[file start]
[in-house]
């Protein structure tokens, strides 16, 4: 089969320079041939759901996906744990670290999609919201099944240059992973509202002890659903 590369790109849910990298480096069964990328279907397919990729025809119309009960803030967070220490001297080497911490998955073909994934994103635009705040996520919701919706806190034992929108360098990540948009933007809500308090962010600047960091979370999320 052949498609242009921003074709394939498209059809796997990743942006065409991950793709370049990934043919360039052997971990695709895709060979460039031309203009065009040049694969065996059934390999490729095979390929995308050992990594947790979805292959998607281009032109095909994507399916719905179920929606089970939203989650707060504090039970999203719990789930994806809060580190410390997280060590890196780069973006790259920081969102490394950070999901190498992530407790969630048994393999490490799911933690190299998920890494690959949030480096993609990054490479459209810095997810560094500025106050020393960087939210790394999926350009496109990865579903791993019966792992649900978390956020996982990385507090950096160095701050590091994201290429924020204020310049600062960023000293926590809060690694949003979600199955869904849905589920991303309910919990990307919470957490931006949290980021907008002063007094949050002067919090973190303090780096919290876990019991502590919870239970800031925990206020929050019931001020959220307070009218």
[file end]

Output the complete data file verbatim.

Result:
[in-house]
């Protein structure tokens, strides 16, 4: 089969320079041939759901996906744990670290999609919201099944240059992973509202002890659903 590369790109849910990298480096069964990328279907397919990729025809119309009960803030967070220490001297080497911490998955073909994934994103635009705040996520919701919706806190034992929108360098990540948009933007809500308090962010600047960091979370999320 052949498609242009921003074709394939498209059809796997990743942006065409991950793709370049990934043919360039052997971990695709895709060979460039031309203009065009040049694969065996059934390999490729095979390929995308050992990594947790979805292959998607281009032109095909994507399916719905179920929606089970939203989650707060504090039970999203719990789930994806809060580190410390997280060590890196780069973006790259920081969102490394950070999901190498992530407790969630048994393999490490799911933690190299998920890494690959949030480096993609990054490479459209810095997810560094500025106050020393960087939210790394999926350009496109990865579903791993019966792992649900978390956020996982990385507090950096160095701050590091994201290429924020204020310049600062960023000293926590809060690694949003979600199955869904849905589920991303309910919990990307919470957490931006949290980021907008002063007094949050002067919090973190303090780096919290876990019991502590919870239970800031925990206020929050019931001020959220307070009218």